Top Office Security Risks of the Year
Does your organisation have the right data security in place?
Every year, there are data security trend forecasts to help workplaces understand what they’re up against. Run through your office security checklist regularly to make sure your information security plan keeps pace with evolving threats.
Here are the top 8 office security incident trends in 2016:
1. Health information is a huge target. According to the Information Commissioner’s Office (ICO), the health sector had the most data security incidents in the first quarter of 2016 – 184 incidents or 41% of all data security incidents. Local government was the second highest sector and sought-after health data played into the equation too: 21% of incidents affected social care data while 16% affected health or clinical data.
2. Paper chase. The legal sector had a 32% increase in the number of incidents. The ICO explained that legal information is often in the form of paper files, which are carried around and easily lost or stolen.
3. On-the-job mistakes. Employees are still to blame for many data breaches. For example, they post confidential data when they shouldn’t, or email information to the wrong person. The ICO reported that these kinds of employee mistakes topped the list of incidents by type – there were 128 incidents in total in the quarter.
4. Small business is vulnerable. Smaller workplaces have been slower than larger ones to adopt aggressive defences. At the same time, hacking tools are better than ever at finding openings in older, legacy products, said a security expert in a toptechnews.com post.
5. Still phishing. Phishing scams have proven to be an effective – and quick – way to steal a victim’s credentials. In 81.9% of incidents in the 2016 Verizon Data Breach Investigations Report, the initial compromise took just minutes, indicating phishing opened the door for criminals.
6. Wearable devices. The Internet of Things has introduced new wearable devices onto corporate networks. “Paired with compromised security or just poor privacy settings,” said an itbusinessedge.com article, “they create the perfect storm for personal data breaches.”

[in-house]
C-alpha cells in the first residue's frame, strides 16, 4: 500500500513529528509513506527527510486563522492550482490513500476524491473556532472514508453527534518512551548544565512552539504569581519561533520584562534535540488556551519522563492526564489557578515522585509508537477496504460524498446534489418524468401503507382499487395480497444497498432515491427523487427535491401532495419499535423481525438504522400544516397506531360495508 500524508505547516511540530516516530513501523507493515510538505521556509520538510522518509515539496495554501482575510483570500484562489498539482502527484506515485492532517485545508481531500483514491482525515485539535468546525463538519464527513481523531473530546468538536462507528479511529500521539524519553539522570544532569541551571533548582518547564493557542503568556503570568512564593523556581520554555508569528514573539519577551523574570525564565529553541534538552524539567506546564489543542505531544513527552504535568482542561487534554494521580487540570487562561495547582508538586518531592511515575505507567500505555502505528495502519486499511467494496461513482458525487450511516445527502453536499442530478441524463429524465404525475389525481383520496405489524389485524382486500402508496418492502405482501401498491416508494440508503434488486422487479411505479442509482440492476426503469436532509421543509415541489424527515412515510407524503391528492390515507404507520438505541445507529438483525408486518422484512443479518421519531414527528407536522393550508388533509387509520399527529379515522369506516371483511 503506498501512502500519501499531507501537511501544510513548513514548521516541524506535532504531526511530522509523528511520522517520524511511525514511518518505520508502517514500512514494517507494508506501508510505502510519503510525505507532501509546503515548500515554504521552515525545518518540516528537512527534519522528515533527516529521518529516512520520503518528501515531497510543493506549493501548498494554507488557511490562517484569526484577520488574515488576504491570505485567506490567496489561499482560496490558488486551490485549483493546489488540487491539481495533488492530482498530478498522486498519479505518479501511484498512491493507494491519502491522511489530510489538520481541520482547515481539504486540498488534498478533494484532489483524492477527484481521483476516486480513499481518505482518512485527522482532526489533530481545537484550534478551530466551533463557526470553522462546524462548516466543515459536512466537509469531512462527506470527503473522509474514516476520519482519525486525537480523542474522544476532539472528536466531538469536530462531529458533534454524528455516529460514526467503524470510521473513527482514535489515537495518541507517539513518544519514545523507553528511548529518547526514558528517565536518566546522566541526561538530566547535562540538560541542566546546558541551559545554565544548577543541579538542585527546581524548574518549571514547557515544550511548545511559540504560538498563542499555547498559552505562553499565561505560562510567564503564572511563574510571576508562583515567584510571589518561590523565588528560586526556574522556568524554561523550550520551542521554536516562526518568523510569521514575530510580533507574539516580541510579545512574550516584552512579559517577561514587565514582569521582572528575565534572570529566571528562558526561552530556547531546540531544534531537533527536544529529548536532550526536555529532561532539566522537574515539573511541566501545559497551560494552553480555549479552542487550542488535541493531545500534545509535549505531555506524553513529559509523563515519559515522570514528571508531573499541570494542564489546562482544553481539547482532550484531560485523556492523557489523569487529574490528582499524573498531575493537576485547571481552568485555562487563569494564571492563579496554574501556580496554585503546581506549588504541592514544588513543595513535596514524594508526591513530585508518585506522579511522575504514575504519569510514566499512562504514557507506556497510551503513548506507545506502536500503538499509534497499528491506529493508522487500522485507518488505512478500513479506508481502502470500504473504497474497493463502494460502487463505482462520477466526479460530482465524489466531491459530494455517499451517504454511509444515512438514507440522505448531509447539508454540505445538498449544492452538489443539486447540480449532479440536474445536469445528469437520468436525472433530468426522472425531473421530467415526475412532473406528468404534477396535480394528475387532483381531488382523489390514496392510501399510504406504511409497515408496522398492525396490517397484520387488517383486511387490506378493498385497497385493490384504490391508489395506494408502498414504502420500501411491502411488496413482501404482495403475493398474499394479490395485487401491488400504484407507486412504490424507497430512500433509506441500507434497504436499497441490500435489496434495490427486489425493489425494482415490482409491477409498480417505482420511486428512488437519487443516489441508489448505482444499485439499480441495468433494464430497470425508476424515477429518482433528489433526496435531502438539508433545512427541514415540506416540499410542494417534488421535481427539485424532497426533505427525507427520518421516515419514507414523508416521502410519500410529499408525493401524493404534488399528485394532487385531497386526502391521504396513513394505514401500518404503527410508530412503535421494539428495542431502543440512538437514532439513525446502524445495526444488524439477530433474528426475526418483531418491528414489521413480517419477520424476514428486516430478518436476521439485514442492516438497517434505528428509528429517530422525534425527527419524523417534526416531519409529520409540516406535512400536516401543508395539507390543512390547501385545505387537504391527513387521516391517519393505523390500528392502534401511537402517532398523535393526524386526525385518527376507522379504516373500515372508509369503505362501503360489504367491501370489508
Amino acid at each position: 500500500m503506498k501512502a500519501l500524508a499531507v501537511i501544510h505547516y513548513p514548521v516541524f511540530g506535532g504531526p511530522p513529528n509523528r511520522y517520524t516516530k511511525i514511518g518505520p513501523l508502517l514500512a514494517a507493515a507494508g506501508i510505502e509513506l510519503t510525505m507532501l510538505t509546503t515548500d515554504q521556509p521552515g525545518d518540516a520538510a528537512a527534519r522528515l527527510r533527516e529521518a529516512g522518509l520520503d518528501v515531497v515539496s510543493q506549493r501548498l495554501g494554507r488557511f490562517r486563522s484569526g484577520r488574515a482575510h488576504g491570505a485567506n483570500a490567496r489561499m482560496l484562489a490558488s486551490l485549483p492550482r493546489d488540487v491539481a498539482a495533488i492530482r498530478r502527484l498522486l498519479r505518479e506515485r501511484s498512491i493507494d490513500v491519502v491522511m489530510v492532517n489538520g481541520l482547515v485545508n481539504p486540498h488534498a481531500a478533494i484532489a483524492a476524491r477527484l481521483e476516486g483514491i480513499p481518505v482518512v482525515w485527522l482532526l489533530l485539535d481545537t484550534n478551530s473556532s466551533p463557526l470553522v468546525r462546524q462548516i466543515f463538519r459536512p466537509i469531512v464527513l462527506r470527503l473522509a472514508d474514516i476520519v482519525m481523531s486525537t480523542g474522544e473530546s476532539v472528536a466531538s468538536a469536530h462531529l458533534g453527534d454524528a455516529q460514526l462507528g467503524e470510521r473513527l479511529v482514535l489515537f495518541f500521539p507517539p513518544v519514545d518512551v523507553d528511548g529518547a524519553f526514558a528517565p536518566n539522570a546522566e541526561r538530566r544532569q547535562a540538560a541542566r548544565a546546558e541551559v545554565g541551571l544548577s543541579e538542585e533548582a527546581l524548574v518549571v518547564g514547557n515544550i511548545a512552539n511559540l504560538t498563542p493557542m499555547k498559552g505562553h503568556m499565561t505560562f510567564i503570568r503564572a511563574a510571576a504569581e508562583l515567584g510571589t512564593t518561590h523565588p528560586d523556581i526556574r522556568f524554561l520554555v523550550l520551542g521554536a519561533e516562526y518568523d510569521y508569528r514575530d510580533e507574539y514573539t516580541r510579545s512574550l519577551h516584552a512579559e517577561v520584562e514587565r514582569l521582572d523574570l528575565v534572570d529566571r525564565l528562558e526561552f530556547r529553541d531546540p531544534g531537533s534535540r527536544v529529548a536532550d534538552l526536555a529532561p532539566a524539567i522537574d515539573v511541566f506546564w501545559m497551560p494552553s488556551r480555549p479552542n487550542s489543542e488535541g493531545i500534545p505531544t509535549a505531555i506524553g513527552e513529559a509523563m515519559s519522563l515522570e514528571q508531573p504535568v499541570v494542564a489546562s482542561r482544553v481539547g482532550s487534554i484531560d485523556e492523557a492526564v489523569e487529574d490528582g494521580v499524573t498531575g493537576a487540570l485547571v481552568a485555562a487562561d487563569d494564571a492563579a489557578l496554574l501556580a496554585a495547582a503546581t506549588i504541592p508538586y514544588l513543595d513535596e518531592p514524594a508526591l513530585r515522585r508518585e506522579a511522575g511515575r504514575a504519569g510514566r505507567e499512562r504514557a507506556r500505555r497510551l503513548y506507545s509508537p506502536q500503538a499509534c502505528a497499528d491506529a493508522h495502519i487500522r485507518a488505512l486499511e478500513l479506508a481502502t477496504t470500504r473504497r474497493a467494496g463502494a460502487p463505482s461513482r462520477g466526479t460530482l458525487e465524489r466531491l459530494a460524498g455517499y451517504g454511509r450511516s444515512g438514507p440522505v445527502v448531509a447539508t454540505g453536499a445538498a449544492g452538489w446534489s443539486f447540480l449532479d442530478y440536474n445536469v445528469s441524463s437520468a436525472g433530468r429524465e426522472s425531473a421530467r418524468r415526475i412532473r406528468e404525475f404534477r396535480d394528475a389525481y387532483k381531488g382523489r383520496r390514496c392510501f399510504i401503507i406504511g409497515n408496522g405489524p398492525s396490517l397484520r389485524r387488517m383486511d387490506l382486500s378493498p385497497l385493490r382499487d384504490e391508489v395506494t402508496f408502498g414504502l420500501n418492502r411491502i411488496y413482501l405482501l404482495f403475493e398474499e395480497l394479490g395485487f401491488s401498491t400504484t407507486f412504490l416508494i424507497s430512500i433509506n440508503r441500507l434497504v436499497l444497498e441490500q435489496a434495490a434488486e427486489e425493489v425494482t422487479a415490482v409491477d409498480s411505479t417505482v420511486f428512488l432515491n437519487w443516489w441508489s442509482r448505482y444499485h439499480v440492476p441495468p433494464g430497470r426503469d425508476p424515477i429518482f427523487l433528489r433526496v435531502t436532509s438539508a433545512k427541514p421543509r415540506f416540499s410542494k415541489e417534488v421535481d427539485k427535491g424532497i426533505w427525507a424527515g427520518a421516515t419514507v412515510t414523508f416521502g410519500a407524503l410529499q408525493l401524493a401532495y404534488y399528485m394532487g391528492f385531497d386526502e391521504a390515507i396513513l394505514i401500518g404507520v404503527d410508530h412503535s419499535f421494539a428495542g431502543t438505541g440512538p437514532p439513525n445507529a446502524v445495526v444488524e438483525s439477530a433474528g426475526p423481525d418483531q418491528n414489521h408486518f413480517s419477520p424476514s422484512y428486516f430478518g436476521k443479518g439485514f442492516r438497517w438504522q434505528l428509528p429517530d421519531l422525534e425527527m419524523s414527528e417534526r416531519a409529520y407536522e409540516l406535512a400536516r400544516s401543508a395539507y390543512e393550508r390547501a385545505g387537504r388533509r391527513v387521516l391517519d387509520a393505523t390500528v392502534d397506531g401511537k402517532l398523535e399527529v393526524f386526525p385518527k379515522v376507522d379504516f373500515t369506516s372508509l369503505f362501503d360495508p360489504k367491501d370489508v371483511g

7. Held for ransom. A popular attack, ransomware infects a hard drive or network to encrypt files unless a ransom is paid.
8. Cloud storage. As organisations increasingly store business information this way, the cloud will become a bigger target for information thieves.
For preventing security incidents, the ICO suggested four key areas where safeguards and security policies will make a difference:
Management and organisational measures: Have regular information risk assessments, appoint a Chief Information Security Officer (CISO), create a culture of security, and provide security policies for in and out of the workplace.
Staff: Privacy laws require organisations to take reasonable steps to ensure the reliability of staff that has access to confidential data. On-going employee training is critical.
Computer security: Utilise the latest IT safeguards including email filtering and secure authentication procedures. Provide a guest network. The ICO warns that measures should match the nature of data and the harm that could result from a security breach.
Physical security: Safeguard the office with locks, alarms, etc. Control access to information, put safeguards in place for portable equipment, and arrange for the secure disposal of paper and digital waste.
Partnering with a leading document destruction company for information security and complete workplace data protection can go a long way in preventing security incidents.